10

If you create a paper wallet at www.moneroaddress.org or create a wallet with simplewallet, you are provided with private view and spend keys. If you create a paper wallet at https://xmr.llcoins.net/ you also are shown public view and spend keys in addition to the private ones. What are these and what do they do?

10

Note: the letters between parantheses correspond to the letters used for the math in the CryptoNote whitepaper¹.

The public view key (A) and public spend key (B) are the counterparts of the private view key (a) and private spend key (b). The public keys are needed to generate a public address. This is done as follows. First, the private view key and private spend key are sent to the ed25519 scalarmult_base function (G) to create their counterparts, the public view key (A = aG) and public spend key (B = bG). To create the actual public address, the following steps are performed²:

  1. The pair of public keys are prepended with one network byte (the number 18, 0x12, for Monero). It looks like this: (network byte) + (32-byte public spend key) + (32-byte public view key).

  2. These 65 bytes are hashed with Keccak-256.

  3. The first four bytes of the hash from 2. are appended to 1., creating a 69-byte Public Address.

  4. As a last step, this 69-byte string is converted to Base58. However, it's not done all at once like a Bitcoin address, but rather in 8-byte blocks. This gives us eight full-sized blocks and one 5-byte block. Eight bytes converts to 11 or less Base58 characters; if a particular block converts to <11 characters, the conversion pads it with "1"s (1 is 0 in Base58). Likewise, the final 5-byte block can convert to 7 or less Base58 digits; the conversion will ensure the result is 7 digits. Due to the conditional padding, the 69-byte string will always convert to 95 Base58 characters (8 * 11 + 7).

  5. This 95-character result is the (obscenely long) CryptoNote public address!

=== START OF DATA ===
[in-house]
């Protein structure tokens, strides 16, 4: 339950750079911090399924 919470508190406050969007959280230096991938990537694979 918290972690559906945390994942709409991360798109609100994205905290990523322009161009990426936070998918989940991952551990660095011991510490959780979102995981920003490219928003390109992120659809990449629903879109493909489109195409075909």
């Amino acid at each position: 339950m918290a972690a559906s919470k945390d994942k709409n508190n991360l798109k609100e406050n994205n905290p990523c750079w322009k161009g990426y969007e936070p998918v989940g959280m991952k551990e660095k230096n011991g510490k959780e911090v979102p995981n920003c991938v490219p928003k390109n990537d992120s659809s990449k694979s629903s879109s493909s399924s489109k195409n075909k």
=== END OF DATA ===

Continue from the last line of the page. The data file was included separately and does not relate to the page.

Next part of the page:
6. If you're creating an integrated address, simply append the 64-bit payment ID to step 1 and continue; everything else is the same except for the lengths (77 bytes total, 106 Base58 digits) and the prepended byte (19, 0x13).

Given that MoneroAddress automatically calculates (and provides you with) the public address, you don't have to save the public view key and public spend key.

Luigi1111 wrote a somewhat easy to understand introduction to the cryptography of CryptoNote (and thus Monero), which can be found here.

Sources:

  1. https://cryptonote.org/whitepaper.pdf

  2. https://xmr.llcoins.net/addresstests.html

  • 2
    Thanks for this detailed and complete answer. So for the average user of Monero, is the tl;dr that the public address is a combination of the public view and public spend keys, and that you need not take special note of either? – DoNotTransfer Aug 10 '16 at 19:58
  • 1
    Yes, in a nutshell. – dEBRUYNE Aug 10 '16 at 21:14
3

The public keys are the matching part of the private keys. Public key cryptography is a system where encryption is done using a public key, while decryption is done by a private key, and signing is done with a private key, while verification is done with a public key. Public keys are trivially obtainable from a private key, but not the other way round. Contrast this with symmetric cryptography, where a single key is used, which typically generates an arbitrary (within certain limits, for security) stream of bytes of blocks, which encrypt matching lengths of plaintext.

In Monero, you have two keypairs: the view keypair, and the spend keypair. The address generator gives you the private keys for information. The public keys are encoded in your standard address, which is also given to you. As their names implies, you're supposed to publicize your public keys (in your standard address), and keep your private keys private.

Your Answer

By clicking “Post Your Answer”, you agree to our terms of service, privacy policy and cookie policy

Not the answer you're looking for? Browse other questions tagged or ask your own question.